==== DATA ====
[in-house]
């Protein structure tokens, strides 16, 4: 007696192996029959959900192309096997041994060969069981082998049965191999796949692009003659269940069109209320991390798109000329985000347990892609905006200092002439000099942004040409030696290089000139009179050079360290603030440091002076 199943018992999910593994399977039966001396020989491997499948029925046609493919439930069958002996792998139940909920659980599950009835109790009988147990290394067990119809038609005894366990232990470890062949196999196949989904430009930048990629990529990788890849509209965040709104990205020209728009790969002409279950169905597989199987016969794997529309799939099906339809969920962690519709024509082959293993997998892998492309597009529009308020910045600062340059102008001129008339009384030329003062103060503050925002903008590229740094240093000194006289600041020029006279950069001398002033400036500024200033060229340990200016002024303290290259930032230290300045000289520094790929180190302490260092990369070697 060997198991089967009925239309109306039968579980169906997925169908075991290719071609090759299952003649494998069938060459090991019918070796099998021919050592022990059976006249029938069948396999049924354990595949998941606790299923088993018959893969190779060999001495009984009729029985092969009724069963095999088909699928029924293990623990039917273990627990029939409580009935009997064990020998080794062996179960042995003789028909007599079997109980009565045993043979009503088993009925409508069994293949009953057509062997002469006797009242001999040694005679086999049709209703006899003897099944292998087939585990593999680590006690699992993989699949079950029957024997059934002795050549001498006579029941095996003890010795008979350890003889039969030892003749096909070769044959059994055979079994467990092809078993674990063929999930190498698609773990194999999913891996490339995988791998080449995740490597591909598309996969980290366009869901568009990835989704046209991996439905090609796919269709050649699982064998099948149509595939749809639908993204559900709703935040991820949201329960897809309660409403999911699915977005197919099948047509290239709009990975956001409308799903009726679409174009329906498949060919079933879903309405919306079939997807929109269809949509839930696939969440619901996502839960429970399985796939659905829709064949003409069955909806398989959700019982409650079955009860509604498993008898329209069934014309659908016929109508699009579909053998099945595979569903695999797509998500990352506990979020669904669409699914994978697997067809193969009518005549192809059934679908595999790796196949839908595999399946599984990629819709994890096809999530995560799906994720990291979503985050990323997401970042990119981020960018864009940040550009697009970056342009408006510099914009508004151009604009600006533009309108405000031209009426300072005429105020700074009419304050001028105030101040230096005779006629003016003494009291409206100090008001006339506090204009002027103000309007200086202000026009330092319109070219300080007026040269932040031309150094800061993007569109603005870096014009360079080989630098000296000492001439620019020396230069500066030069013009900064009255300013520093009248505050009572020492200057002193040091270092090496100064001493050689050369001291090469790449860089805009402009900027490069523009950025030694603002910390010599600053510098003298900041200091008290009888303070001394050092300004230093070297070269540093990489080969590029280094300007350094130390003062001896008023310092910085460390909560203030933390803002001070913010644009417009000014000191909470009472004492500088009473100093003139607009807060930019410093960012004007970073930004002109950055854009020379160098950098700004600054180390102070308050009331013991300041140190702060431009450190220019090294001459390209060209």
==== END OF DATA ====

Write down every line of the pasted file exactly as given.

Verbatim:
[in-house]
């Protein structure tokens, strides 16, 4: 007696192996029959959900192309096997041994060969069981082998049965191999796949692009003659269940069109209320991390798109000329985000347990892609905006200092002439000099942004040409030696290089000139009179050079360290603030440091002076 199943018992999910593994399977039966001396020989491997499948029925046609493919439930069958002996792998139940909920659980599950009835109790009988147990290394067990119809038609005894366990232990470890062949196999196949989904430009930048990629990529990788890849509209965040709104990205020209728009790969002409279950169905597989199987016969794997529309799939099906339809969920962690519709024509082959293993997998892998492309597009529009308020910045600062340059102008001129008339009384030329003062103060503050925002903008590229740094240093000194006289600041020029006279950069001398002033400036500024200033060229340990200016002024303290290259930032230290300045000289520094790929180190302490260092990369070697 060997198991089967009925239309109306039968579980169906997925169908075991290719071609090759299952003649494998069938060459090991019918070796099998021919050592022990059976006249029938069948396999049924354990595949998941606790299923088993018959893969190779060999001495009984009729029985092969009724069963095999088909699928029924293990623990039917273990627990029939409580009935009997064990020998080794062996179960042995003789028909007599079997109980009565045993043979009503088993009925409508069994293949009953057509062997002469006797009242001999040694005679086999049709209703006899003897099944292998087939585990593999680590006690699992993989699949079950029957024997059934002795050549001498006579029941095996003890010795008979350890003889039969030892003749096909070769044959059994055979079994467990092809078993674990063929999930190498698609773990194999999913891996490339995988791998080449995740490597591909598309996969980290366009869901568009990835989704046209991996439905090609796919269709050649699982064998099948149509595939749809639908993204559900709703935040991820949201329960897809309660409403999911699915977005197919099948047509290239709009990975956001409308799903009726679409174009329906498949060919079933879903309405919306079939997807929109269809949509839930696939969440619901996502839960429970399985796939659905829709064949003409069955909806398989959700019982409650079955009860509604498993008898329209069934014309659908016929109508699009579909053998099945595979569903695999797509998500990352506990979020669904669409699914994978697997067809193969009518005549192809059934679908595999790796196949839908595999399946599984990629819709994890096809999530995560799906994720990291979503985050990323997401970042990119981020960018864009940040550009697009970056342009408006510099914009508004151009604009600006533009309108405000031209009426300072005429105020700074009419304050001028105030101040230096005779006629003016003494009291409206100090008001006339506090204009002027103000309007200086202000026009330092319109070219300080007026040269932040031309150094800061993007569109603005870096014009360079080989630098000296000492001439620019020396230069500066030069013009900064009255300013520093009248505050009572020492200057002193040091270092090496100064001493050689050369001291090469790449860089805009402009900027490069523009950025030694603002910390010599600053510098003298900041200091008290009888303070001394050092300004230093070297070269540093990489080969590029280094300007350094130390003062001896008023310092910085460390909560203030933390803002001070913010644009417009000014000191909470009472004492500088009473100093003139607009807060930019410093960012004007970073930004002109950055854009020379160098950098700004600054180390102070308050009331013991300041140190702060431009450190220019090294001459390209060209």